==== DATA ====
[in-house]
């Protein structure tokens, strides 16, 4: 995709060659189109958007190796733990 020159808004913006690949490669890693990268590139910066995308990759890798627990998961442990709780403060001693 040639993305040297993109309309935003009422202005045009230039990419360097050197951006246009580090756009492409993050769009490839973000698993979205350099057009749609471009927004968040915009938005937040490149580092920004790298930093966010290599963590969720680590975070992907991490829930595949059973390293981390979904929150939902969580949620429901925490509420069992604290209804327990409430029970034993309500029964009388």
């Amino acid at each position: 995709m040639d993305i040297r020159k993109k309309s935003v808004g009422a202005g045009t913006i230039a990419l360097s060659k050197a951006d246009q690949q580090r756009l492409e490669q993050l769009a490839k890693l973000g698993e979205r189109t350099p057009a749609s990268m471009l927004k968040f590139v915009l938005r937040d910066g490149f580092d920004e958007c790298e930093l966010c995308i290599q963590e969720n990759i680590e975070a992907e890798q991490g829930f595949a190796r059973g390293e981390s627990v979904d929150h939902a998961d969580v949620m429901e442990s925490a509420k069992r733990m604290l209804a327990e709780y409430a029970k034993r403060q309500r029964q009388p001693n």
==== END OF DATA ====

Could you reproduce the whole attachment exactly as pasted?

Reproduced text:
[in-house]
């Protein structure tokens, strides 16, 4: 995709060659189109958007190796733990 020159808004913006690949490669890693990268590139910066995308990759890798627990998961442990709780403060001693 040639993305040297993109309309935003009422202005045009230039990419360097050197951006246009580090756009492409993050769009490839973000698993979205350099057009749609471009927004968040915009938005937040490149580092920004790298930093966010290599963590969720680590975070992907991490829930595949059973390293981390979904929150939902969580949620429901925490509420069992604290209804327990409430029970034993309500029964009388």
């Amino acid at each position: 995709m040639d993305i040297r020159k993109k309309s935003v808004g009422a202005g045009t913006i230039a990419l360097s060659k050197a951006d246009q690949q580090r756009l492409e490669q993050l769009a490839k890693l973000g698993e979205r189109t350099p057009a749609s990268m471009l927004k968040f590139v915009l938005r937040d910066g490149f580092d920004e958007c790298e930093l966010c995308i290599q963590e969720n990759i680590e975070a992907e890798q991490g829930f595949a190796r059973g390293e981390s627990v979904d929150h939902a998961d969580v949620m429901e442990s925490a509420k069992r733990m604290l209804a327990e709780y409430a029970k034993r403060q309500r029964q009388p001693n």